Castaway’s paradise

By far one of my favorite LEGO builders that I have discovered since becoming a contributor to TBB is Sarah Beyer, who consistently builds well-designed dwellings inside and out, no matter what the size or scale. Even when going in a more whimsical direction, like in her latest creation which she calls a loner’s paradise.

Loner's Paradise MOC. A tropical hide-away.

The level of detail deserves a much closer look, starting with the base. Multiple shades of plates below transparent blue tiles give the sense of hidden depths among the soft sandy shore. I also love how she used an upside-down dry vegetation part below the palm leaves. The different shades of brown used to build the house’s stilts gives it the perfect weathered look.

Loner's Paradise MOC. Behind the palm trees.

The verdant vegetation continues up the backside of the house and the top-most of many porches and balconies includes a winch for reeling in the catch of the day.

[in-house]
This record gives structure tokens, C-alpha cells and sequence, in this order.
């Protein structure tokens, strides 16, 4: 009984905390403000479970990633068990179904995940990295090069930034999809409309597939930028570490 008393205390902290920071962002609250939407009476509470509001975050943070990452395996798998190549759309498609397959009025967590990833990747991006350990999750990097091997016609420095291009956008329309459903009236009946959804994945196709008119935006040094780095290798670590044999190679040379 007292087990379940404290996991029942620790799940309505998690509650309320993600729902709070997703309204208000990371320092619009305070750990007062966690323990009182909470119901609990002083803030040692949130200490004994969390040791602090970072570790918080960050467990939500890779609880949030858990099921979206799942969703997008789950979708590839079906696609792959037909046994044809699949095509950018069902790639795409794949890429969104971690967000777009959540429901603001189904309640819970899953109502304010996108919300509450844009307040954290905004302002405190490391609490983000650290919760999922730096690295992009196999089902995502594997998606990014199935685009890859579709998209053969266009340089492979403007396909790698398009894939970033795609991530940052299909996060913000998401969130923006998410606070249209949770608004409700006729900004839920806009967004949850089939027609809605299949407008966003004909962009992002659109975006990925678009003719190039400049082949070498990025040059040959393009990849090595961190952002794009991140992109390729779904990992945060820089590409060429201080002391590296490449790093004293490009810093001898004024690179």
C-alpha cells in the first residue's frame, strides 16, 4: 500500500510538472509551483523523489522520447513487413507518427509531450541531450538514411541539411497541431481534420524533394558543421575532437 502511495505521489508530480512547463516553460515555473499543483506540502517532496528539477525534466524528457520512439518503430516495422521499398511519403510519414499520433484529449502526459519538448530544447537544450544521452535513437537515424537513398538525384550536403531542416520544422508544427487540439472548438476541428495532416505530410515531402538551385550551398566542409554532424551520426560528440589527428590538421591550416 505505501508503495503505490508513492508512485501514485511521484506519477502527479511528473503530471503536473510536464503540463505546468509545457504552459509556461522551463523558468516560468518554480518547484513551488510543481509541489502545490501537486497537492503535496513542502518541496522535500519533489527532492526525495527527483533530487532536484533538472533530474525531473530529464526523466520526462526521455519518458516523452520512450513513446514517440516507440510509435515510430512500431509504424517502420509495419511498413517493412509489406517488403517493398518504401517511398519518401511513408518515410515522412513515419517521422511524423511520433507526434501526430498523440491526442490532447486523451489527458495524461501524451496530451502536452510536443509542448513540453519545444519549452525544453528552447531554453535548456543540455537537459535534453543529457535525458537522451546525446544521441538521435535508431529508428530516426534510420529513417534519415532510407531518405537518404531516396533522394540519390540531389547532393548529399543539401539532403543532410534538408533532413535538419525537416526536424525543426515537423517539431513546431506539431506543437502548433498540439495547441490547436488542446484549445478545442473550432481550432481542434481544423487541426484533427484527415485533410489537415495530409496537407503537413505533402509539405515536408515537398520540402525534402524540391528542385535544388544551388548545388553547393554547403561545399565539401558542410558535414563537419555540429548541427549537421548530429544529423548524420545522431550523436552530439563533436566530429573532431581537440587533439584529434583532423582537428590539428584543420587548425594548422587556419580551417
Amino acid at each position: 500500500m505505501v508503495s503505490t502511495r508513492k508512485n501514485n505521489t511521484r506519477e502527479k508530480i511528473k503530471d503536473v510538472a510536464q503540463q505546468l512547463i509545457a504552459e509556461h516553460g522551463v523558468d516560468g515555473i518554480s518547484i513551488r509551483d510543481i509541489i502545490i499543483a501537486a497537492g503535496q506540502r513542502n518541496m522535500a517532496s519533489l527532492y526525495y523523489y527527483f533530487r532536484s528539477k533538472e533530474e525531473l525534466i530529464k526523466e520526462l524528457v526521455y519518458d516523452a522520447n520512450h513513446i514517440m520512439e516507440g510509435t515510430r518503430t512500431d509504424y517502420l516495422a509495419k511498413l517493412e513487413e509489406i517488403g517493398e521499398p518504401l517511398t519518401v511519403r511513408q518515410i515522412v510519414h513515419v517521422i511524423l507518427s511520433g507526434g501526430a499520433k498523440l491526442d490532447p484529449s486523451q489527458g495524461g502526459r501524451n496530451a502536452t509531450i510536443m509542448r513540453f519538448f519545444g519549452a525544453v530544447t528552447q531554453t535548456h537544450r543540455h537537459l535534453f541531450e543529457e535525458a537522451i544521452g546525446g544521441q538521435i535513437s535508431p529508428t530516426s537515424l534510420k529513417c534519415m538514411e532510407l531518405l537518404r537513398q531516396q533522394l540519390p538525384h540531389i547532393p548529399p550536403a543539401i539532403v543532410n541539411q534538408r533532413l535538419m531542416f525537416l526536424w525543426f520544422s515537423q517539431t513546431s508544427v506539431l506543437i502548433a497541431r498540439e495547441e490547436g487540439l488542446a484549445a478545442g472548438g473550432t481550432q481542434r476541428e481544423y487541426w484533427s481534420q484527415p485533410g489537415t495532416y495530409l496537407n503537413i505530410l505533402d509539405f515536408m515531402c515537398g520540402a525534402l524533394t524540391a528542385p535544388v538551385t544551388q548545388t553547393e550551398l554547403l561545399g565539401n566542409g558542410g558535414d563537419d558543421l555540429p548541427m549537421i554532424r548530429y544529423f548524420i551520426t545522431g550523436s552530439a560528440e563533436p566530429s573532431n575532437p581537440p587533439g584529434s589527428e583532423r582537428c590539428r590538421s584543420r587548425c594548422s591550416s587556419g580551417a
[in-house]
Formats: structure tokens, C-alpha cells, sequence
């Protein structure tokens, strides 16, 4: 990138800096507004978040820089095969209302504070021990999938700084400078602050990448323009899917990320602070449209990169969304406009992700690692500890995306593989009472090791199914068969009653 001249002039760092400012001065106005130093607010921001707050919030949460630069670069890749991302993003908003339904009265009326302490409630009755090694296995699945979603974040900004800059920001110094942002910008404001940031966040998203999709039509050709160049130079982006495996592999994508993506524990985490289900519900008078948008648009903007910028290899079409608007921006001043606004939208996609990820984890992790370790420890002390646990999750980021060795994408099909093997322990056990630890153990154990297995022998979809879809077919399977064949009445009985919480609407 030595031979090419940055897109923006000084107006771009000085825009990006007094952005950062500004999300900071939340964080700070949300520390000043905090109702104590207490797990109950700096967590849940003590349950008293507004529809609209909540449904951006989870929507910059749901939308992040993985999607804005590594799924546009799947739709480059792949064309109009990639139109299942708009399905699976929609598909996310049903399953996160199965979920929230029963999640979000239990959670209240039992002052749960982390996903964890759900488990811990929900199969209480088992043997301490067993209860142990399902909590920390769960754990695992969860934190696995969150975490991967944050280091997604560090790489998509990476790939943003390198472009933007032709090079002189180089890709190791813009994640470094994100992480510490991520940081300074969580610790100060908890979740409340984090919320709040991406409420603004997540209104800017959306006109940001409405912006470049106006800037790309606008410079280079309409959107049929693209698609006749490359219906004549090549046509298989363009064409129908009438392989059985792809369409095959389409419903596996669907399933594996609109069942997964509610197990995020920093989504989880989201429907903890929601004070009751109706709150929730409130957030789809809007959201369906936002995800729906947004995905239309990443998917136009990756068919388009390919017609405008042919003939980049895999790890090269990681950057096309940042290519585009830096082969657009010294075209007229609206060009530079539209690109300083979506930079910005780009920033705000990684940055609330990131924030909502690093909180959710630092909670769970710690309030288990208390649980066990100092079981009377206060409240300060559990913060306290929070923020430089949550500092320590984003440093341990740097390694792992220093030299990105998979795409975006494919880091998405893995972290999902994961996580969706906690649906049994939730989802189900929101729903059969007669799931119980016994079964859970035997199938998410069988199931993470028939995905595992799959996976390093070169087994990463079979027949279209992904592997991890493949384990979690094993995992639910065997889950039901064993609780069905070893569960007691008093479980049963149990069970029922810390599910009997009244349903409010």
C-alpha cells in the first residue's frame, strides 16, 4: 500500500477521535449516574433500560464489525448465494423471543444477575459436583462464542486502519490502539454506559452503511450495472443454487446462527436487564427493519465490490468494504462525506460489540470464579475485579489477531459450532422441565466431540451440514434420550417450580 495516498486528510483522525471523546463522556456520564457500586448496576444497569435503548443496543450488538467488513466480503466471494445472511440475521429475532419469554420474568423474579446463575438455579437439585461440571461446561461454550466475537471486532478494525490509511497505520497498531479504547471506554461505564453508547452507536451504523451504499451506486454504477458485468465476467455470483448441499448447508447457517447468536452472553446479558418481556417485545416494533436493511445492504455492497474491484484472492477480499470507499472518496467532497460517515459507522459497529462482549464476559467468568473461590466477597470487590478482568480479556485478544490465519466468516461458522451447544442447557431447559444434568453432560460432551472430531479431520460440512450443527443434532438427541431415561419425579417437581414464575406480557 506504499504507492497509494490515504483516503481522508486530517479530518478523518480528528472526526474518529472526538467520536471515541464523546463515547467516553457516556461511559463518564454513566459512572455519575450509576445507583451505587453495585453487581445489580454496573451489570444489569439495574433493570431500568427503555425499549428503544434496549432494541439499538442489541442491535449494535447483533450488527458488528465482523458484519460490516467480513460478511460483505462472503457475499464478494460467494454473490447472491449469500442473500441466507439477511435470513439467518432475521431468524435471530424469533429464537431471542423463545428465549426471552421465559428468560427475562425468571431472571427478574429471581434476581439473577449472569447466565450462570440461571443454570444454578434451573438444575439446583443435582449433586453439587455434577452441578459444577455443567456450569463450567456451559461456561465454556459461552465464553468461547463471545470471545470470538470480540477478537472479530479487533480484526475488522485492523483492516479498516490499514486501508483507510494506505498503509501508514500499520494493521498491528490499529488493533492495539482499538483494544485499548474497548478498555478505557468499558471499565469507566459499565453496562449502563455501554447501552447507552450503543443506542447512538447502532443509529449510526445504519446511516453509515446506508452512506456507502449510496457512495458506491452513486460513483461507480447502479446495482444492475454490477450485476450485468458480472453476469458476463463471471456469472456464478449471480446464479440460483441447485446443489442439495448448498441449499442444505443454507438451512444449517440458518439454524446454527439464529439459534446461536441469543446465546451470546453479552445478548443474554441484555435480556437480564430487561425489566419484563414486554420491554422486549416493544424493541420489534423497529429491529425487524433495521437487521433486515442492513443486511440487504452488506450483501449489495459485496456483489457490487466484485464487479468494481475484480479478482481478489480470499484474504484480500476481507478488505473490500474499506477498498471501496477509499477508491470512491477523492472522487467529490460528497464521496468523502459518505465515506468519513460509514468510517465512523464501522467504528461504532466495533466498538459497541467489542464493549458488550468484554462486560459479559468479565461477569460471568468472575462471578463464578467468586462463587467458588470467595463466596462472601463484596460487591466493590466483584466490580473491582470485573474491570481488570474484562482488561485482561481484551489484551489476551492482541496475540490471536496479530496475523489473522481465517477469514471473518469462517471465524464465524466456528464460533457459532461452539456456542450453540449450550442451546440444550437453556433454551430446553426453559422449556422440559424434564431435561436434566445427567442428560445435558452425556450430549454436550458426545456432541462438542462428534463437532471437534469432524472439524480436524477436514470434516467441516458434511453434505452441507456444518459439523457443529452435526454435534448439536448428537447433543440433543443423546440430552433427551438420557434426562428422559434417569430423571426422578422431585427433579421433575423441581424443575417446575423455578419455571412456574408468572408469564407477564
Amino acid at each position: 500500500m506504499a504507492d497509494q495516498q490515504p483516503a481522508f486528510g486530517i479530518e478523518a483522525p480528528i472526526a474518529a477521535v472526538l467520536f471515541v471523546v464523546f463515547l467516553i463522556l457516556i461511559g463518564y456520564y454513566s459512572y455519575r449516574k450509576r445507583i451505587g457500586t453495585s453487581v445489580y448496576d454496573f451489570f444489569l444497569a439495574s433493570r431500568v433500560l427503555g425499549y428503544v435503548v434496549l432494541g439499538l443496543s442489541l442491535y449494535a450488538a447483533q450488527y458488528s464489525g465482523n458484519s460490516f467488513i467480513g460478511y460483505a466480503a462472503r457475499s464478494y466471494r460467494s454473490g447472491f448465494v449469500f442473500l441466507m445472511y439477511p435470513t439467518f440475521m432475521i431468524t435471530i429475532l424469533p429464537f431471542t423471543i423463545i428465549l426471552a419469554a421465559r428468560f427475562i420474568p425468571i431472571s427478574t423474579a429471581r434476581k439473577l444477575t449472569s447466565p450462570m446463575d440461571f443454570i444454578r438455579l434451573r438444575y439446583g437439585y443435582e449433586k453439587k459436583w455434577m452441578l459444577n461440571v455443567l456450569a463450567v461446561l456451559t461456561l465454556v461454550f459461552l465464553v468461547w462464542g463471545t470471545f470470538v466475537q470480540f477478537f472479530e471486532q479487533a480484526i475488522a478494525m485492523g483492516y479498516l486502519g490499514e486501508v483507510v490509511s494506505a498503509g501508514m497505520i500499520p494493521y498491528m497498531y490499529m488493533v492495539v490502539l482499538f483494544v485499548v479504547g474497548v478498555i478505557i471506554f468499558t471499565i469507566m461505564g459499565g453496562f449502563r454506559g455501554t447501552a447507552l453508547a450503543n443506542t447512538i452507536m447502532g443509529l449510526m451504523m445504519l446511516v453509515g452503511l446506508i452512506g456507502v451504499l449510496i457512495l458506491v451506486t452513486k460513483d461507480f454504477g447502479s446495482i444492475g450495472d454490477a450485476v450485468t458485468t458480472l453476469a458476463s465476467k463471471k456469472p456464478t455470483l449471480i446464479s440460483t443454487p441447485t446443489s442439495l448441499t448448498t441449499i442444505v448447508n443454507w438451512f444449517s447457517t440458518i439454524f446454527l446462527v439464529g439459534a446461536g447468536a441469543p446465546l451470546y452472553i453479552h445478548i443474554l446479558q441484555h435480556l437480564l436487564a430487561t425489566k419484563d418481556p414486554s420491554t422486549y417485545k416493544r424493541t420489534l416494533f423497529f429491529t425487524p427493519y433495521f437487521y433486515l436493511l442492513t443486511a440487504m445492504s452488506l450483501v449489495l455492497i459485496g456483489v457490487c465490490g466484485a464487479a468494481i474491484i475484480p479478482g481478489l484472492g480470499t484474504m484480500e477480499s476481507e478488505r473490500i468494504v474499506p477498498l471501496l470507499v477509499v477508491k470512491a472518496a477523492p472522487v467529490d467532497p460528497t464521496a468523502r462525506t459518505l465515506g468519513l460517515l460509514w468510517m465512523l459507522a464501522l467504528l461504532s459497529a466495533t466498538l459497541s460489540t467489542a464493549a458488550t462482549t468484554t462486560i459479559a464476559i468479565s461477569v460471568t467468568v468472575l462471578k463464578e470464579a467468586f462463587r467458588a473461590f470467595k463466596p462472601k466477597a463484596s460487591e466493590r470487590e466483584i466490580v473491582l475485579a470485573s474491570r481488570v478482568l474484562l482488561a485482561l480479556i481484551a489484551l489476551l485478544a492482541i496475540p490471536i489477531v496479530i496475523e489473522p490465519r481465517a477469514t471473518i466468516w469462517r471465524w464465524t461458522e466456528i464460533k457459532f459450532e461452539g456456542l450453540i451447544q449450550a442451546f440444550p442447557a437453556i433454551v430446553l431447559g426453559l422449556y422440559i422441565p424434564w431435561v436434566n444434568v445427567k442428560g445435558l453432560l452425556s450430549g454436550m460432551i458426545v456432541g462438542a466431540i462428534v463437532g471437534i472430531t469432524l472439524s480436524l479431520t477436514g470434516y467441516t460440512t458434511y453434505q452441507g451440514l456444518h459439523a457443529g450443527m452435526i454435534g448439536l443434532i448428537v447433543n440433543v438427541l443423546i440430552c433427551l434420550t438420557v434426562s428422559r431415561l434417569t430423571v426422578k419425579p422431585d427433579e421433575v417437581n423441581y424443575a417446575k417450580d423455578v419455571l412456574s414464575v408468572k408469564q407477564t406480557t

And if you want to see more beautiful houses by Sarah Beyer, be sure to check out some of her many models we have featured on TBB over the years.

2 comments on “Castaway’s paradise

  1. Purple Dave

    One thing that really struck me when riding through LA was how much more dead leaves you see on the palm trees than live ones. But LA is located in the desert, and water shortages limit how well they can care for the iconic palm trees that line some of their roads. The next thing I noticed was how little dead leaves you see on pictures of palm trees from tropical islands. On a guess, palm trees on islands get enough water to keep the leaves healthy, and enough gale-force winds to strip away any that have died. But I’ve always liked the look of adding an upside-down dark-tan bush beneath the green leaves on a palm tree. It may not be realistic in every setting, but it definitely was for the only palm trees that I’ve ever seen in person.

  2. Håkan

    I instantly thought about Jan Lööf when I saw the images, and by clicking on the Flickr links, I read that it was exactly what Sarah Beyer was inspired by.

    Maybe you need to have grown up with Swedish children’s literature and culture to understand it.

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